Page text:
Skip to content

CBB Student works to gain theoretical understanding of experimental observations in photocathodes

<noautolink>Gihan 1 medium.jpg</noautolink>
Gihan Dodanduwa Waduge, right, is a rising senior at the City College of New York. He contributed to the building of better photocathodes as part of his Center for Bright Beams REU program at Cornell this summer. Kevin Nangoi, left, and Jai-Kwan Bai, center, mentored Gihan through the program.

Photocathodes are used to produce a beam of electrons using the photoelectric effect, in which photons from electromagnetic waves knock electrons out of atoms of metals or semiconductors. For the same energy/intensity, some materials will emit more electrons than others, thereby having a higher quantum efficiency (QE). The electrons from some will also form a more focused beam, resulting in a lower mean transverse energy (MTE). For example, caesium antimonide (Cs3Sb), a semiconductor, has both one of the highest QEs and lowest MTEs, and is therefore desirable as photocathode material.

Every material has a photoemission threshold which is at the minimum energy required to remove an electron from an atom. For Cs3Sb, the observed photoemission threshold is lower than its expected one, which means that electrons can be removed with photons of lower energy than expected. While the QE of the electron beam produced this way is not very high, it does have a low MTE. "These are very interesting experimental results, but the theory behind is still not well understood," says Kevin Nangoi, one of Dodanduwa Waduge's mentors.

The expected threshold is based on ideal Cs3Sb, where there are no defects in the material. At threshold, electrons are excited from occupied electronic states to unoccupied electronic states with energies just high enough to get the electrons out of the material. Between the highest-energy occupied state and the lowest-energy unoccupied state, there is an energy gap where there are no electronic states, which is expected in ideal semiconducting or insulating materials. However, in an imperfect semiconductor, there can be occupied electronic states in this gap region, usually called the "mid-gap states". The lower experimental threshold in Cs3Sb could be because the photocathode material used is not perfect, and so the electrons may be excited from the mid-gap states instead of from the usual occupied states that have lower energies. As the MTE depends on where the electrons are excited from, mid-gap states can also help to understand why the observed MTE from Cs3Sb near threshold is low. "The understanding [of mid-gap states] may allow us to make better photocathodes in the future," says Jai Kwan Bae, who also mentored Dodanduwa Waduge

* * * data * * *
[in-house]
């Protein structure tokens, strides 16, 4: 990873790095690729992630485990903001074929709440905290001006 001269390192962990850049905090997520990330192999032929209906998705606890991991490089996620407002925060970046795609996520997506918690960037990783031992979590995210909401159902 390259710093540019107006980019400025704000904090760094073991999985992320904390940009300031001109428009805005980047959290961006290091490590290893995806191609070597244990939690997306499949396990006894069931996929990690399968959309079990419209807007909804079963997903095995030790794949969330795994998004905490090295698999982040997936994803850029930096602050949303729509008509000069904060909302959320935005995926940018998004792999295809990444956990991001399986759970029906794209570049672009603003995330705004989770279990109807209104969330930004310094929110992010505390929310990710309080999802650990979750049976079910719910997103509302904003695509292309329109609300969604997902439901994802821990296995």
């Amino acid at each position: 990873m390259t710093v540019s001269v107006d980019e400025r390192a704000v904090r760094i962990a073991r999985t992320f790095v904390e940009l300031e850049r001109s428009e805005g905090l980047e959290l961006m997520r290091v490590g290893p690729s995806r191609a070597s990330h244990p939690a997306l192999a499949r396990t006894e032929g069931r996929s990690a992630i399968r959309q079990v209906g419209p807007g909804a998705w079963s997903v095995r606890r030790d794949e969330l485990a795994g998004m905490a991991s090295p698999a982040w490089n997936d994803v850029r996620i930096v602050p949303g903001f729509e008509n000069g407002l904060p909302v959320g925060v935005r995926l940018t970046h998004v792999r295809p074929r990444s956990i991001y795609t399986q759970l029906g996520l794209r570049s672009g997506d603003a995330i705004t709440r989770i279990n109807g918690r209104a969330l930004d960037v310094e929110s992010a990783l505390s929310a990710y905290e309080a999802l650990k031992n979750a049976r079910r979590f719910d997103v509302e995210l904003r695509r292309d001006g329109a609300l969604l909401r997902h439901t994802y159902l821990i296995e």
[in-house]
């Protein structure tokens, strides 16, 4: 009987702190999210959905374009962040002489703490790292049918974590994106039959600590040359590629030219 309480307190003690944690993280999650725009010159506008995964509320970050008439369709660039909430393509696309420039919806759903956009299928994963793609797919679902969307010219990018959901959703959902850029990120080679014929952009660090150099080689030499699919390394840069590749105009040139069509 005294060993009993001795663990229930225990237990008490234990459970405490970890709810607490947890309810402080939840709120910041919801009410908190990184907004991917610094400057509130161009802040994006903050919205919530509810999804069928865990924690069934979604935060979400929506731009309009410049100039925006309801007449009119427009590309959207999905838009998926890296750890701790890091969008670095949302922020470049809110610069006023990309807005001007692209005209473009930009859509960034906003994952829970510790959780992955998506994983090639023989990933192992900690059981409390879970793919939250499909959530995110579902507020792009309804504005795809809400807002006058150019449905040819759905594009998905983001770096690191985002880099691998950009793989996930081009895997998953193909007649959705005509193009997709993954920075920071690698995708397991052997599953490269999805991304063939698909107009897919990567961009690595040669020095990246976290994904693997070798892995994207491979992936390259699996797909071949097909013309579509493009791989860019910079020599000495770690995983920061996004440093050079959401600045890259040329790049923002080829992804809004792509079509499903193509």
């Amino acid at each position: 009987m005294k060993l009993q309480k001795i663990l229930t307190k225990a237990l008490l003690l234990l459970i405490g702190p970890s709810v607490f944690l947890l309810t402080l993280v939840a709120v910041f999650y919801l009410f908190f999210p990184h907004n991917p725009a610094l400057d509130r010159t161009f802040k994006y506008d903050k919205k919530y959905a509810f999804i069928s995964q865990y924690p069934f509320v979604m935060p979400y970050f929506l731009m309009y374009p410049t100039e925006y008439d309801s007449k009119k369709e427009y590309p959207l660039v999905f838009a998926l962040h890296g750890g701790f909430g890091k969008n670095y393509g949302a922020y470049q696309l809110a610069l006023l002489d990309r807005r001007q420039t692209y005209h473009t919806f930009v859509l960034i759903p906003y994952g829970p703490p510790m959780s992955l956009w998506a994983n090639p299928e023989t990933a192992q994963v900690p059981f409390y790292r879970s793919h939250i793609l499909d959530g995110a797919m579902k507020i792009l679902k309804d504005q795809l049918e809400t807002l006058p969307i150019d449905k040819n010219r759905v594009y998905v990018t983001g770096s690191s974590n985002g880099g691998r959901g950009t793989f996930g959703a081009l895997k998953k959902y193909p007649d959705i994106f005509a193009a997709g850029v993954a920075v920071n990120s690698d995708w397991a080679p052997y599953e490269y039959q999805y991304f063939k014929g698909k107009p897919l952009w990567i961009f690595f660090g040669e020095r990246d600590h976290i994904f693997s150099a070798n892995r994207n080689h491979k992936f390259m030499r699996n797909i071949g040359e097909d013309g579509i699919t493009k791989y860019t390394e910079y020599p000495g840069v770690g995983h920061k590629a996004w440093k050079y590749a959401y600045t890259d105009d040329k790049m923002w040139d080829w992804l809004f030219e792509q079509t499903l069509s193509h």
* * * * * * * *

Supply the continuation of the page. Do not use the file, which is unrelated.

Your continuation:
Dodanduwa Waduge's project was to help understand why the observed photoemission threshold of Cs3Sb is lower than expected and why it is associated with such a low MTE. He did this computationally, employing a method called the density functional theory (DFT), which is primarily used to evaluate the electronic structure of solid state materials. He calculated and compared the electronic structures of pure Cs3Sb and defective Cs3Sb - for example, with atoms missing or impurities present - so that researchers could gain insight into Cs3Sb's mid-gap states and, consequently, its low observed MTE near threshold.

This research allowed Dodanduwa Waduge to work on programming in a professional setting and the experience he got with scientific writing made it easier for him to understand research papers. He further accumulated knowledge on his research area. "It was quite surprising that even though my project was mostly about computational analysis, there was a lot of theoretical knowledge on solid state physics that I got to know at each step," he says.